I don't think that the use of Mylar bags and oxygen absorbers has been around long enough for a real comparison to the long-term storage results of a can. I have quite a bit of both cans, purchased from the normal providers, and Mylar packed, done at home.
For barrier properties, a properly sealed can just can't be beat by other common packing methods. That said, a properly packed mylar bag is so close to a perfect seal, particularly with an appropriately sized oxygen absorber, that the difference is effectively insignificant.
Quailty Mylar bags pass so little oxygen or moisture that properly packed foods would last as long as in a can. Even after the long-term storage taste and quality tests published by BYU, the end of usable life wasn't driven by nutrition or spoilage but rather by taste and palatability. That is going to be the same in Mylar or a can.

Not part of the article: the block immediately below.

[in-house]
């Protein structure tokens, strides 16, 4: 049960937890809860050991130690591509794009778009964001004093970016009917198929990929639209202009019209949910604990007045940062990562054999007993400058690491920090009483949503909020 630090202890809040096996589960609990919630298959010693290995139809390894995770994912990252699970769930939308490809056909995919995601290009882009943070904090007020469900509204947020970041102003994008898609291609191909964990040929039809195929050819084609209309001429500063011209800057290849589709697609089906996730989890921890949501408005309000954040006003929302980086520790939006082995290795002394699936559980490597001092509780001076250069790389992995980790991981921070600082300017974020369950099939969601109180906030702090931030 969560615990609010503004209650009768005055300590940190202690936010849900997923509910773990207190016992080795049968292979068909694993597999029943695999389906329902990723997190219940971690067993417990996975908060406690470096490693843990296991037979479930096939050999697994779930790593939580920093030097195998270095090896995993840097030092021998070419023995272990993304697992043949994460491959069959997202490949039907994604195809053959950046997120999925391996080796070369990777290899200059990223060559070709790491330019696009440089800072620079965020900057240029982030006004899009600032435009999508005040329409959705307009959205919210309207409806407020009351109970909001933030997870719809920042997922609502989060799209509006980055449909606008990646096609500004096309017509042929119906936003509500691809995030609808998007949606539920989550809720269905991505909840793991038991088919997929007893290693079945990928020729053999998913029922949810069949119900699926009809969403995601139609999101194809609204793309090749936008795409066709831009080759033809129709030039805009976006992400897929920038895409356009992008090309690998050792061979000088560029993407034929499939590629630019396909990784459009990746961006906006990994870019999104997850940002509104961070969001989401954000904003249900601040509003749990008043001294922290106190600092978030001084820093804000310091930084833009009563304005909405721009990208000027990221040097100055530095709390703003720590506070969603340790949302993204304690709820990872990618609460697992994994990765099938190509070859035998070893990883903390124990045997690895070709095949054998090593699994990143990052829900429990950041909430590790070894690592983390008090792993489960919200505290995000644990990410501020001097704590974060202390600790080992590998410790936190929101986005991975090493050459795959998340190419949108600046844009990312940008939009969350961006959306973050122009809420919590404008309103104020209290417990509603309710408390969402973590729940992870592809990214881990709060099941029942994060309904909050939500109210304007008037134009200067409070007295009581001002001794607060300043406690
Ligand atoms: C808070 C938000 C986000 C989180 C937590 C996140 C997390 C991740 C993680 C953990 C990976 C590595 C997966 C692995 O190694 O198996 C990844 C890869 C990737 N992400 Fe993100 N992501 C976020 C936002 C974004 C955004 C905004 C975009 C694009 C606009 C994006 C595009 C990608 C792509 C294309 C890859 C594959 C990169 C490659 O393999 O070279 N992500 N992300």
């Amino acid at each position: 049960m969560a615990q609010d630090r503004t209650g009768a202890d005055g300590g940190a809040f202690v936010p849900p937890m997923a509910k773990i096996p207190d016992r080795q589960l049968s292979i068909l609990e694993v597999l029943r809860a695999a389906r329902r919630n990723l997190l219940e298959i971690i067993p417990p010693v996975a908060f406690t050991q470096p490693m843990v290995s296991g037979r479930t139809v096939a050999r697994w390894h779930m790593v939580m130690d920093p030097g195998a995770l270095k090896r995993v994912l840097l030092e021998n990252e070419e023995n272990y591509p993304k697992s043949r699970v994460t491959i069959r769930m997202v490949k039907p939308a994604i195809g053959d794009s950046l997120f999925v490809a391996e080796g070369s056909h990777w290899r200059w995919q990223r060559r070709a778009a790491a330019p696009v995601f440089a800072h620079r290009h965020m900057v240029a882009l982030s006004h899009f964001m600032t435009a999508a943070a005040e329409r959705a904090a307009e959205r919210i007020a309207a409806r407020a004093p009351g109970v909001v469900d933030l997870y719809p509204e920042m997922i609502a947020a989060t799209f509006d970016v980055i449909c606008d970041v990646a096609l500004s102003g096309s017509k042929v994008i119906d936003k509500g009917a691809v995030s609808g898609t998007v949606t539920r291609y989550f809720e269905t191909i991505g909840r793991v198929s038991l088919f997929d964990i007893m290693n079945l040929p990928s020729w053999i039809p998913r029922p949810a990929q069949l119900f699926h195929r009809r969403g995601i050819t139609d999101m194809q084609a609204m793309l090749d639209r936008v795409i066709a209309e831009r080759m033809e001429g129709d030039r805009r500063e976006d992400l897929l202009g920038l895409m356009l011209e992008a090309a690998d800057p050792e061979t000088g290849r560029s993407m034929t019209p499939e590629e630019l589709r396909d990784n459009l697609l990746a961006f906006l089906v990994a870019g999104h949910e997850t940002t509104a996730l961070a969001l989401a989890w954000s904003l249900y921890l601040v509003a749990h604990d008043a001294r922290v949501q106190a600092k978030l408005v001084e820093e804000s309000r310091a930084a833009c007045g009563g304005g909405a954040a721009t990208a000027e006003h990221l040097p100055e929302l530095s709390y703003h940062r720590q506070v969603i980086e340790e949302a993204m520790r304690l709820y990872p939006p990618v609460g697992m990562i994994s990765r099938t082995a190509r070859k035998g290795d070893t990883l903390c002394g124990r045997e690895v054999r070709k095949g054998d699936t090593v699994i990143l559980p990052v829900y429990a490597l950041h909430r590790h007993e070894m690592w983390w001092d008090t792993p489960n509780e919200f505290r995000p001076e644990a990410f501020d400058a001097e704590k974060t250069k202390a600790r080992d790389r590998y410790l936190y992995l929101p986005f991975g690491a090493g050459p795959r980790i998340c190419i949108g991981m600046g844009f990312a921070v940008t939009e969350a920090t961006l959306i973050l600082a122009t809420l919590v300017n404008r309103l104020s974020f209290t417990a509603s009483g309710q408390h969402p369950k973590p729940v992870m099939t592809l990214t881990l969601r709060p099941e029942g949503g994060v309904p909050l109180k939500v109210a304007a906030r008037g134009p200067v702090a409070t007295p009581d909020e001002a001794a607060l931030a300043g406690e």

Even though I vacuum my Mylar bags, I still use an oxygen absorber to handle any oxygen that enters through the bag itself. Of course, for some fragile foods such as egg noodles, I don't vacuum but, rather, I rely solely on an appropriate oxygen absorber for preservation. You'd be surprised how much the bag compresses under that circumstance. Since quality bucket-sized Mylar bags pass less than 1cc of oxygen in 3 years, that oxygen doesn't even have to be considered when estimating the oxygen absorber requirements.
I expect my Mylar packed food to last as long as my cans of the same food type.